The inspiration for this post came not from a romance novel funnily enough but from the A Mind for Murder mystery series by Rochelle Staab. Liz’s ex lied to her and repeatedly cheated on her yet is set up as part of a love triangle. It made me wonder how you should deal with lying, cheating men. I thought the best way to attack this was to provide examples from three novels I have read recently from three different genres. Be warned, spoilers lurk within this post for Hex on the Ex, Silk is For Seduction and The Blue-Ribbon Jalapeno Society Jubilee.
Please feel free to weigh in with your opinions. As usual, I have no answers but rather more questions.
Hex on the Ex by Rochelle Staab
Jarret, Liz’s ex played around just as much off the field as he did on the field. His position as pitcher for the Dodgers means most people cut him a bit more slack than usual. Liz put up with his numerous affairs but the final straw was when Jarret slept with one of her good friends. Jarret is shown to be morally bankrupt as when he directs suspicion towards Liz after they both become suspects in a murder. He wants to reconcile with Liz but still can’t shake the cheating habit.
Should celebrities be treated differently from normal people? Jarret obviously has many, many women throwing themselves at him so is he just guilty of having a hard time saying no? Liz’s family wants her to forgive Jarret even when she presents Nick as her new beau. Nick is handsome, the best friend of Liz’s brother Dave, has treated Liz with nothing but respect and can info dump all sorts of occult stuff and yet he doesn’t meet the family’s expectations. Why? The family doesn’t strike me as overly religious so it can’t be the whole ‘till death do us part’ thing. It can’t be because they want Liz to have financial stability as she has a solid job and the cash to purchase her own house. The only thing I can think of is that Jarret is famous and Nick isn’t. How does Liz deal with the situation? She dates Nick but whenever Jarret needs her she comes running. She forgives him and ‘stands by her [former] man’. Is this supposed to be an admirable character trait or one that we should decry?
Silk is for Seduction by Loretta Chase
Lady Clara has been schooled by her mother to accept that men will have affairs. There is nothing you can do about this except pretend that it doesn’t happen. Having a ring on your finger gives you wealth, security and status and nothing else matters. All the men that Clara knows have affairs – her father, her brother and her intended. Society at this time did turn a blind eye towards this sort of behaviour and as women had fairly few rights, there wasn’t much they could do about it. This makes Clara’s outburst towards the end even more shocking.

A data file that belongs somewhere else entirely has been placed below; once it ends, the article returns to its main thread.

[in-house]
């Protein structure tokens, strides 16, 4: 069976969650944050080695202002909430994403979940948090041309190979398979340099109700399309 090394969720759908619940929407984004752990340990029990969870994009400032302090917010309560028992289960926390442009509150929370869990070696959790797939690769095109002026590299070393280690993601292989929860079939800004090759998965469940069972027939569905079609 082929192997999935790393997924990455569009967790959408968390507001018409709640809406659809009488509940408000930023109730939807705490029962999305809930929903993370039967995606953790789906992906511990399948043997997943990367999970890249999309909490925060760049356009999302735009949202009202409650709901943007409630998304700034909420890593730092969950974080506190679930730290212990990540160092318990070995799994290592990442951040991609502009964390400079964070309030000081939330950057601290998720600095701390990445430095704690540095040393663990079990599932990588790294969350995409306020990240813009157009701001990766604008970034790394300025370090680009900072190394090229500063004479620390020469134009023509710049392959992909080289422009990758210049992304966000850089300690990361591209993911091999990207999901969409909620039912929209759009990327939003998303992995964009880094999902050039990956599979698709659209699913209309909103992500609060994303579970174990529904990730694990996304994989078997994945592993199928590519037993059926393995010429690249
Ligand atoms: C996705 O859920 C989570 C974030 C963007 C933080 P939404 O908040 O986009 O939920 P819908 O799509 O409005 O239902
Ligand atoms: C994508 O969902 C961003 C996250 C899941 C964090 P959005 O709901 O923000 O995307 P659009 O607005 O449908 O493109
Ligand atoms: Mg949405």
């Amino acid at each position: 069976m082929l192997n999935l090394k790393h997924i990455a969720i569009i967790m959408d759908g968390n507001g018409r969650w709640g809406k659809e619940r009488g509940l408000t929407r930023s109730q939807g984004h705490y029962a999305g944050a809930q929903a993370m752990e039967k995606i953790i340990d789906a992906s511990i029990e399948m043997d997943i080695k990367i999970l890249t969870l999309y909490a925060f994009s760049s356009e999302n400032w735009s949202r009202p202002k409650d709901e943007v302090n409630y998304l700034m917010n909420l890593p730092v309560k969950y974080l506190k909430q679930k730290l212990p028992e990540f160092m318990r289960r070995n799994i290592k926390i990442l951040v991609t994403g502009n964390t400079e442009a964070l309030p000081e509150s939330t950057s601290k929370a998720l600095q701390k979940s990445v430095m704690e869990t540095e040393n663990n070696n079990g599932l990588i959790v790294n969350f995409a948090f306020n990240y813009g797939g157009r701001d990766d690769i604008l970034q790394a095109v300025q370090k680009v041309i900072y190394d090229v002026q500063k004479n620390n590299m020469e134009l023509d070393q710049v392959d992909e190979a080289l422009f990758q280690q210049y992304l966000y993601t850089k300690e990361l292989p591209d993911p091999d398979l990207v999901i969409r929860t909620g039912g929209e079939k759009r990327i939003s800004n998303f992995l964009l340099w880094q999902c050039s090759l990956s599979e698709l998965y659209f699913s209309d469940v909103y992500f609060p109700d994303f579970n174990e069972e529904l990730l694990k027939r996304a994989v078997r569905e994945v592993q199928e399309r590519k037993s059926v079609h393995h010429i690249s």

Why are lying, cheating men so easily swayed by a woman in a beautiful dress? Clara reminded me of Cinderella as in her mother’s eyes, success is reliant on being beautiful and passive – someone who waits to be rescued. She faces stiff competition from Marcelline which reinforces the notion that if you don’t make yourself pretty, another woman will steal your man. You know Marcelline is going to win from the moment she wears a dress that is just a shade lower than what is socially acceptable and thereby attracts Clevedon’s attention.
Clara shows significant backbone when she tells Clevedon that she deserves better than him. The Noirot’s are quick to claim it is the dress that gave her the confidence and I’m inclined to agree. Have you read Aschenputtel, the Grimm brother’s version of Cinderella? It lacks all the gender claptrap of the Disney version and gives us an independent minded woman who uses what tools she has available to get what she wants. Are lying, cheating men therefore the victims of the machinations of the women around them? Does this make them simple creatures that are relatively easy to manipulate? I saw My Big Fat Greek Wedding years ago and one quote that stuck with me came from the mother, “The man is the head but the woman is the neck, and she can turn the head any way she wants”.
The Blue-Ribbon Jalapeno Society Jubilee by Carolyn Brown
Trixie was tired of her husband Andy cheating on her so she divorced him and he moved in Anna Ruth. Trixie can’t get over her feelings for him though and they have a standing weekly arrangement. Trixie continues to badmouth him publically. Trixie thinks that by cheating with him, she is somehow getting her revenge on Anna Ruth. She finally has enough when she realises that he hasn’t just been cheating on her with one woman but with others. Even while she was cheating with him, he still had other women. Trixie and her friends then step in to help Anna Ruth plan the wedding of her dreams with Andy.
Wow! I simply don’t know where to start with this one. Is it a case of art imitating life? Does this sort of thing make sense to anyone? Are we supposed to give Trixie kudos for taking control of the situation? Are her actions less abhorrent because she was cheated on first? Why? Why? Why?